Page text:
You may have stumbled across the name ‘Killer Queen Arcade’ while browsing for arcade games, or maybe you saw a crowd of players at your local arcade bar cheering around some really large arcade machines, or maybe you saw it as part of a leak of some other games at a particular gaming expo. However you found Killer Queen Arcade doesn’t matter. No, it’s not a stand from Jojo’s Bizarre Adventure, and it doesn’t really have much to do with the band Queen and their song Killer Queen (but they’re all pretty awesome too).
Killer Queen Arcade is something very magical, and let me tell you a little bit about it.
What is Killer Queen Arcade?
Killer Queen Arcade is a 5 v 5 arcade game created by Nik Mikros and Josh Debonis. The game works like this: two teams of five compete against each other to be the first to accomplish 1 of 3 different objectives:
- Kill the opposing Queen 3 times
- Ride a snail located somewhere in the center of the map into your own team’s goal
- Collect 12 berries (those purple orbs) and bring them back to your hive one at a time
The center player on each side plays as the Queen. She has the ability to kill enemies Joust-style (that means colliding with an enemy from above) and tag Gates scattered across the map. These Gates can be used by the other four players playing as Drones to become Warriors (with the help of a berry). Warriors can only kill enemies Joust-style; they can no longer carry berries or ride the snail like could as Drones. Drones and Warriors have infinite lives and will respawn as Drones.
There is a bunch more intricacies to the game but that is enough to get you started. Up/Down, an arcade bar with several locations and Killer Queen Arcade machines in the Midwest created a Youtube video that goes more in depth on how the game works.
What’s the back story to the game? How did it come about?
While the arcade machines themselves have been around for around five years, the game started off actually as Killer Queen: the Field Game a year or so before. The rules are similar and used things like foam swords, balls, and even a fez to represent various roles and tools. Here’s a video of the live action game being played at Indiecade 2012:
The rules are still available on the Killer Queen Arcade site and the game occasionally pops up at festivals from time to time: http://killerqueenarcade.com/fieldgame
While the field version was being tested and played Nik and Josh made a digital version for 12 players, six to a side using NES usb controllers, before finally building and displaying what was to be the first Killer Queen Arcade cabinet at an NYU event called No Quarter in 2013.
What else should I know about Killer Queen Arcade?
Having worked at Bumble Bear, the company behind the game for a while and played the game on and off for almost five years I am very biased but it is a really, really fun game to play, especially with friends. Check out this video from SXSW 2018:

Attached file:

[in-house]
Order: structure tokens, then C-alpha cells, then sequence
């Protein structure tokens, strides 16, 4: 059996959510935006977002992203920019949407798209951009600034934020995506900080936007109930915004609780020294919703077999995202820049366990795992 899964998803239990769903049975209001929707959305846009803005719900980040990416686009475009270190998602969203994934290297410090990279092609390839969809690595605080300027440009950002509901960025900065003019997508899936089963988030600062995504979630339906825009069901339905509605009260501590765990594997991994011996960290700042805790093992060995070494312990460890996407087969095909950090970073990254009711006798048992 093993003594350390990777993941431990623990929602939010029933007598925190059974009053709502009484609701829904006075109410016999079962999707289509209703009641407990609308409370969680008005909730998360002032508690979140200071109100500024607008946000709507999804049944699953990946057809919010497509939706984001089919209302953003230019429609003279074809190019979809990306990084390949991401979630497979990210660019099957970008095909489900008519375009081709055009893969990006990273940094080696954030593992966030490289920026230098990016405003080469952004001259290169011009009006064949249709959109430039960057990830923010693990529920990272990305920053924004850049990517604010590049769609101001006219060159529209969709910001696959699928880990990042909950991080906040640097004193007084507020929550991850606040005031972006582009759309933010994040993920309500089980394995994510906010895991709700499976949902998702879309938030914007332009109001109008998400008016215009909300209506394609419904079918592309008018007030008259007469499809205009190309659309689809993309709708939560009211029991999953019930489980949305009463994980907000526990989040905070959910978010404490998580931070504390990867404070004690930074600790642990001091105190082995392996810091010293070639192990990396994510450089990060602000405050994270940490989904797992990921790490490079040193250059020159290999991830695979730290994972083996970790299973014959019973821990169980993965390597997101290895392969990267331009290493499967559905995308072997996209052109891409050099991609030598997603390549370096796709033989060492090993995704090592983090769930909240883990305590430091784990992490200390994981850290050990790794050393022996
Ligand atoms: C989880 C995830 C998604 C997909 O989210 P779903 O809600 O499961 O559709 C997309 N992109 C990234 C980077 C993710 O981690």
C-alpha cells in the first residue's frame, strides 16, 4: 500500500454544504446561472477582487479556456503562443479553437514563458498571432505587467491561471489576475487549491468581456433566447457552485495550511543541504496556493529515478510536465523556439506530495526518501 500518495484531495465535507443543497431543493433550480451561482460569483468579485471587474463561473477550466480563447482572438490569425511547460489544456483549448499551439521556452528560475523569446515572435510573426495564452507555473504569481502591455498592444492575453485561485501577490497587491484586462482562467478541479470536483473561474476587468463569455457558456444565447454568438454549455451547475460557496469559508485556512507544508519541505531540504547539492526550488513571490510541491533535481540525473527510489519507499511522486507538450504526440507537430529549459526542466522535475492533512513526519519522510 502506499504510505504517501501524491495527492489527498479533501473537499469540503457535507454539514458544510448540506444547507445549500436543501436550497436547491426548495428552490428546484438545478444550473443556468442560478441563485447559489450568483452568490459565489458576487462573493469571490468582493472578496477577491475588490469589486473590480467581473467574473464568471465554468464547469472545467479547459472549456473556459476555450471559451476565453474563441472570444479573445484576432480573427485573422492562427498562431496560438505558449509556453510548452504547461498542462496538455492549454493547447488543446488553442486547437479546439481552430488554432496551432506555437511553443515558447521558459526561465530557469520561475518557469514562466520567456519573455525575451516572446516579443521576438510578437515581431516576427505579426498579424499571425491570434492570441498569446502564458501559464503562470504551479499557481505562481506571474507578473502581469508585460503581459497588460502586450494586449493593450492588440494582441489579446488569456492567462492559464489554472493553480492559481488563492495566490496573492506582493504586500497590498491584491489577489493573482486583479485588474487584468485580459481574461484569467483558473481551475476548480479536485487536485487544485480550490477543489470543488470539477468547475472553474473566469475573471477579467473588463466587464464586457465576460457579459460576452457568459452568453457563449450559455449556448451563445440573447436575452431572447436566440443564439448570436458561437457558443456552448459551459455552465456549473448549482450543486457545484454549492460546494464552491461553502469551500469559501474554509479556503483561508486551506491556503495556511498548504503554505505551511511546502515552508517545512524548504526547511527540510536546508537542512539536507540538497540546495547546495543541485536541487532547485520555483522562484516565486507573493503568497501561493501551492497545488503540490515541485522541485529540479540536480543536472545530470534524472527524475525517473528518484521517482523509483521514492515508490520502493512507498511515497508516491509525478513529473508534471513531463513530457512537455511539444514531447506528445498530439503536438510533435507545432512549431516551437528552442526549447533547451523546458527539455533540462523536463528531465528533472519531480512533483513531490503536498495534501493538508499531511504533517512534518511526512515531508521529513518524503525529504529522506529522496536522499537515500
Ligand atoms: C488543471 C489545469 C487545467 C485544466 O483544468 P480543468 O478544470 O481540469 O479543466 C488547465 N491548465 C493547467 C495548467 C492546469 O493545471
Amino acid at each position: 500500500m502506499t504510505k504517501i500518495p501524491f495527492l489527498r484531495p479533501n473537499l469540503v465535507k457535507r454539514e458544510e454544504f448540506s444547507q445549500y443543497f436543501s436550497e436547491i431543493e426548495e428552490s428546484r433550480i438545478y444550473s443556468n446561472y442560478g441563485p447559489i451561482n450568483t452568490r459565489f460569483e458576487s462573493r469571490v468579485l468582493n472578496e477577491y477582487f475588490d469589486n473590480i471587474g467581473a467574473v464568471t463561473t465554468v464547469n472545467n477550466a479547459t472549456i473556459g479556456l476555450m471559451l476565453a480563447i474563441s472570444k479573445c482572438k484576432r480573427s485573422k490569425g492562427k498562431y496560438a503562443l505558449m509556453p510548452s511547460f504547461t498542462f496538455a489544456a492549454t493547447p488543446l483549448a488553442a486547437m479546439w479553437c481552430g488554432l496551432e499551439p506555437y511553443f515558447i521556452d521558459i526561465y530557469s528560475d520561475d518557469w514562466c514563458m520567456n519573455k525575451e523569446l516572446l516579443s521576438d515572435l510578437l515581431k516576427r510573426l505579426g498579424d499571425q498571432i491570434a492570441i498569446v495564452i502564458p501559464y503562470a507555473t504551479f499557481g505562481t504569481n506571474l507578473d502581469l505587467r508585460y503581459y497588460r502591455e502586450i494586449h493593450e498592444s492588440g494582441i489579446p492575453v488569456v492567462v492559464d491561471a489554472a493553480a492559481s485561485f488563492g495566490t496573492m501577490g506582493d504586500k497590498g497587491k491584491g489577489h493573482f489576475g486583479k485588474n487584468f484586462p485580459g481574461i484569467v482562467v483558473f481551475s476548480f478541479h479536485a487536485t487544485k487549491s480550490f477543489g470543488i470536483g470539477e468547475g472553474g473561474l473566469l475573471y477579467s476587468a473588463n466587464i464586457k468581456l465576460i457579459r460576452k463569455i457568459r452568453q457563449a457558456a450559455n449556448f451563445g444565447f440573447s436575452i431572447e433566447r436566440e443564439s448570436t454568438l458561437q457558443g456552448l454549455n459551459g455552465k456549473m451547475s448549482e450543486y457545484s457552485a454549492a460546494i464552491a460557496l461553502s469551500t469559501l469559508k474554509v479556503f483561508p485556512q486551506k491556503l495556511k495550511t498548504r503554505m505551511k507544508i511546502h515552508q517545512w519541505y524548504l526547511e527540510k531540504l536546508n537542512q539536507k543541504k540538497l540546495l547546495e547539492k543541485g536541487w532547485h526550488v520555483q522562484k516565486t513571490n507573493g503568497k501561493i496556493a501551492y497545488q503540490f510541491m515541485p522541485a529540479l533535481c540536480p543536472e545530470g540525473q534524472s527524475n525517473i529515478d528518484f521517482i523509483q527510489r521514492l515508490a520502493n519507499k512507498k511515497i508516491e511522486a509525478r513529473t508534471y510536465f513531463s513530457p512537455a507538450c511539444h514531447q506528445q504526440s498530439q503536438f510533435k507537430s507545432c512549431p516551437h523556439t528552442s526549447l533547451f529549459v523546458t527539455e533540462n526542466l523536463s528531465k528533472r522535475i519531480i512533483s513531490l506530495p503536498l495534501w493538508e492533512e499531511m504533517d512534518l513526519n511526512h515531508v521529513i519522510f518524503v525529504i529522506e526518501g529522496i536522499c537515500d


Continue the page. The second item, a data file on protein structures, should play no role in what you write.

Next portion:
It’s easy to pick up and play while still maintaining a tremendous amount of depth. The controls are easy to learn but everyone has their own special technique and style when they play.
On top of that, Killer Queen Arcade has also had two National Championships so far. The first one in 2016 had over 30 teams with over 150 players total playing for a trophy and custom arcade marquee. Check out the end of the final matchup from BumbleBash I and the ensuing celebration:
The 2017 tournament had even more players and teams attend. Communities even made hype videos ahead of the tournament. Here is the Portland Killer Queen hype video for 2017 (home of the upcoming 2018 BumbleBash 3):
This looks awesome. Where can I play it?
Well, if you came here from the possibly leaked news you might be able to play it on a console someday soon (or not, you won’t get any leaked info here), but to truly get the whole experience your best bet is inside an arcade or arcade bar. Unfortunately, there are only just over two dozen machines publicly playable around the country. The machines do require a fair amount of space and they are not cheap, so you may have to wait until your favorite arcade makes the jump and purchases one (feel free to tell them all about it!). Having said that, operators are very enthusiastic about the game too:
There is a nice map on the Killer Queen Arcade Twitter that shows you where all the machines are currently. Most of these machines have built communities around them and have organized on Facebook. Finding a machine near you and finding out when the regulars come play or when there are special events is a great way to get into Killer Queen. KQ Players are a fun and diverse mix of people from all backgrounds who come together to play this amazing arcade game. They have also created some awesome fan merchandise, from awesome posters:
You will not find a more dedicated group of arcade gamers in this day and age anywhere else. Players will often travel around the country to participate in tournaments, or just to hang out and meet new people and make new friends while playing this game.
Where else can I find more information about Killer Queen Arcade?
There is a lot of longer pieces of writing online from a number of gaming websites about Killer Queen Arcade:
Communities will regularly stream tournaments on twitch.tv as well as post the videos on youtube as well.
Also, come to Portland, Oregon for BumbleBash 3, happening October 19–22nd. More details are on the Facebook event page.
Whatever you do, just don’t set fire to the cabs.